SAN DIEGO — We first introduced you to Buddy in July of 2019 when he was rescued from the El Cajon Animal Shelter. Over the past several months, nonprofit Shelter to Soldier trained the adorable terrier mix to become a service dog for a veteran suffering from PTSD. In this Dog Tags update, we find that after six months of hard work, Buddy has taken a big step forward in his training - he’s now proudly wearing a service dog vest!
“The big thing about being on vest is it tells him, and makes it really clear, that he's at work,” says Graham Bloem. “So the moment his vest goes on, his demeanor settles and he becomes more focused, more calm.”
It's hard to believe, but just six months ago Buddy was in an animal shelter. Now, through Shelter to Soldier, he’s getting closer to changing a veteran’s life forever.
“We're working with post-9/11 combat veterans that have been in very traumatic war zones,” says Bloem.
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Many of these veterans don't ever want to leave their homes, have tried to commit suicide and experience regular, horrific nightmares.
“Going to sleep turns into an opportunity for your brain to start providing those really bad negative memories,” Bloem said.
Service dogs like Buddy are trained to sense when veterans are experiencing anxiety and, through touch and pressure, help calm them down.
“This is something Buddy just started working on,” Bloem said giving Buddy a hug. “He's very naturally good at it. He likes affection and he's good at disrupting behavior.”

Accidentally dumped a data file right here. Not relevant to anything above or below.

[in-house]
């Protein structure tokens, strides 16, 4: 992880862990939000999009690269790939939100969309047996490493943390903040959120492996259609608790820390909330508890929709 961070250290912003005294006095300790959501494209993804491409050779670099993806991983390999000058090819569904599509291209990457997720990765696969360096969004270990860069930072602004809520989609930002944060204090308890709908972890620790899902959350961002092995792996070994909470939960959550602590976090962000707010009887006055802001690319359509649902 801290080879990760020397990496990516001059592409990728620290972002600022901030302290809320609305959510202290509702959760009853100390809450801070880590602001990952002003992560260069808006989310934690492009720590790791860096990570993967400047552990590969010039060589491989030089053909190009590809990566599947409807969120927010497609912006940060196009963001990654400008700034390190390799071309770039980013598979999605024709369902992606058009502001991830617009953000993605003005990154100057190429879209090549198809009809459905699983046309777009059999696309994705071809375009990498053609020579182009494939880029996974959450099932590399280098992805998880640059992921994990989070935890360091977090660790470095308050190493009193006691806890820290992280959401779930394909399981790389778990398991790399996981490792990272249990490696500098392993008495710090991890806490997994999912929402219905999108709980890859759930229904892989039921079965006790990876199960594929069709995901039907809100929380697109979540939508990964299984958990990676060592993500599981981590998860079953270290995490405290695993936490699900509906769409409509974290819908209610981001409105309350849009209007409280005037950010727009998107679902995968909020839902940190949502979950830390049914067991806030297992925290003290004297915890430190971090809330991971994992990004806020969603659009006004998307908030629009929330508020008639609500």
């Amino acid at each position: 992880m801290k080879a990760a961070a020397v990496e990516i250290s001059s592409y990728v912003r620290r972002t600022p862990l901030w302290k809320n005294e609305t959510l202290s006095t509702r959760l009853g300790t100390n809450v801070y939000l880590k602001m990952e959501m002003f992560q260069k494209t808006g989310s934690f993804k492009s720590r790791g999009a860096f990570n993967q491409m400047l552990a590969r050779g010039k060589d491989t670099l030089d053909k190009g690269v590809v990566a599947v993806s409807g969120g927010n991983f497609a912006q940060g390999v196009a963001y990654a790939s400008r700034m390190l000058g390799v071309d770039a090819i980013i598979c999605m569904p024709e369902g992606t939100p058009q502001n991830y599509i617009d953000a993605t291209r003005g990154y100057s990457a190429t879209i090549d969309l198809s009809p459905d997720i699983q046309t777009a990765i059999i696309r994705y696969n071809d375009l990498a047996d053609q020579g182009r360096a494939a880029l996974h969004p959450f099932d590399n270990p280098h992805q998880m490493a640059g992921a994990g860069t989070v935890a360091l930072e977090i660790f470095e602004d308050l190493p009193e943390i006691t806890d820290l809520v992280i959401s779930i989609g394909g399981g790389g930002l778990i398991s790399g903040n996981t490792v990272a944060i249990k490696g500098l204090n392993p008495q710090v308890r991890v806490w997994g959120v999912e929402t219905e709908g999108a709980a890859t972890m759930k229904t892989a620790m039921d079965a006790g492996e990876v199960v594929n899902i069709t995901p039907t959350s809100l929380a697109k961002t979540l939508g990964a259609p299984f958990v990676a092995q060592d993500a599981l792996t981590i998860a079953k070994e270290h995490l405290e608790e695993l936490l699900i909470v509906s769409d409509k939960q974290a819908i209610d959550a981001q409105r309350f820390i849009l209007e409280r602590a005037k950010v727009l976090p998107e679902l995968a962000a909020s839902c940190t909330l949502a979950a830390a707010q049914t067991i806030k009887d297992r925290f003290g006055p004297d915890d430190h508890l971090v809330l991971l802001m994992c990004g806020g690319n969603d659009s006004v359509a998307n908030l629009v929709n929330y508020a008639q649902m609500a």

Shelter to Soldier uses a mock studio apartment to work on skills dogs like Buddy will need every day to stay focused around distractions. We saw firsthand that Buddy still needs a little work with doorbells. His instinct is to run to the door and greet the person coming in, but his job calls for something different.
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“Ultimately, he's working for one person and he's going to be a working service dog for one veteran in need, not every person that walks through the front door, and so he's learning that's his job," Bloem said.
But Buddy has learned a lot since our last visit - important skills, like staying under a table at restaurants.
“Going under tables when there's yummy food on top and being quiet and laying down, not greeting people at the door, ignoring dogs on walks, staying focused and engaged with his handler - it's a full-time gig, Bloem said.
Buddy seems to love learning the skills needed to be a successful service dog which explains why he's progressing faster than most dogs undergoing this training. In fact, he should be paired with a veteran very soon.
“Buddy's the man,” said Bloem. “He's so good at it naturally, so engaging and he's going to bring a smile to someone's face and that's the goal - more smiles, more happy moments.”